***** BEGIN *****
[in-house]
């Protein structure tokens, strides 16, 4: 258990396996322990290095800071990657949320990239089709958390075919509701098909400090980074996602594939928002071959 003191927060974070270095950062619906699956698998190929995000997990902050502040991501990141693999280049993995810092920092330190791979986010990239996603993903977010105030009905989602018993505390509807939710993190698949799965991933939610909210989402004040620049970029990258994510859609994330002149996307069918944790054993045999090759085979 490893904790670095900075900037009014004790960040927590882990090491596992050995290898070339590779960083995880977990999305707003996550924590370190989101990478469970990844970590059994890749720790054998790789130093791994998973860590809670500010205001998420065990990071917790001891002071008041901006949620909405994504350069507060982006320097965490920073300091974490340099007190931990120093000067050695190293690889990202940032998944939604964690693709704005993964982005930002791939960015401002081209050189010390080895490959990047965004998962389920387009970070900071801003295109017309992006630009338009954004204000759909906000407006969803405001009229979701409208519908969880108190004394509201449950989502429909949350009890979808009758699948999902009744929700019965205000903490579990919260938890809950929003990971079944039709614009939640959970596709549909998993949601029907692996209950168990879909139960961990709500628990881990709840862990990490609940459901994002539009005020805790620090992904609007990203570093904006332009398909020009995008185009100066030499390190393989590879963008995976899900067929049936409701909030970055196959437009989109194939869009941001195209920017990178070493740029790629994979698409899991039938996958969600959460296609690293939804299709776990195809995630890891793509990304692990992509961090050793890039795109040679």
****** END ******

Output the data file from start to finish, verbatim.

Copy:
[in-house]
């Protein structure tokens, strides 16, 4: 258990396996322990290095800071990657949320990239089709958390075919509701098909400090980074996602594939928002071959 003191927060974070270095950062619906699956698998190929995000997990902050502040991501990141693999280049993995810092920092330190791979986010990239996603993903977010105030009905989602018993505390509807939710993190698949799965991933939610909210989402004040620049970029990258994510859609994330002149996307069918944790054993045999090759085979 490893904790670095900075900037009014004790960040927590882990090491596992050995290898070339590779960083995880977990999305707003996550924590370190989101990478469970990844970590059994890749720790054998790789130093791994998973860590809670500010205001998420065990990071917790001891002071008041901006949620909405994504350069507060982006320097965490920073300091974490340099007190931990120093000067050695190293690889990202940032998944939604964690693709704005993964982005930002791939960015401002081209050189010390080895490959990047965004998962389920387009970070900071801003295109017309992006630009338009954004204000759909906000407006969803405001009229979701409208519908969880108190004394509201449950989502429909949350009890979808009758699948999902009744929700019965205000903490579990919260938890809950929003990971079944039709614009939640959970596709549909998993949601029907692996209950168990879909139960961990709500628990881990709840862990990490609940459901994002539009005020805790620090992904609007990203570093904006332009398909020009995008185009100066030499390190393989590879963008995976899900067929049936409701909030970055196959437009989109194939869009941001195209920017990178070493740029790629994979698409899991039938996958969600959460296609690293939804299709776990195809995630890891793509990304692990992509961090050793890039795109040679």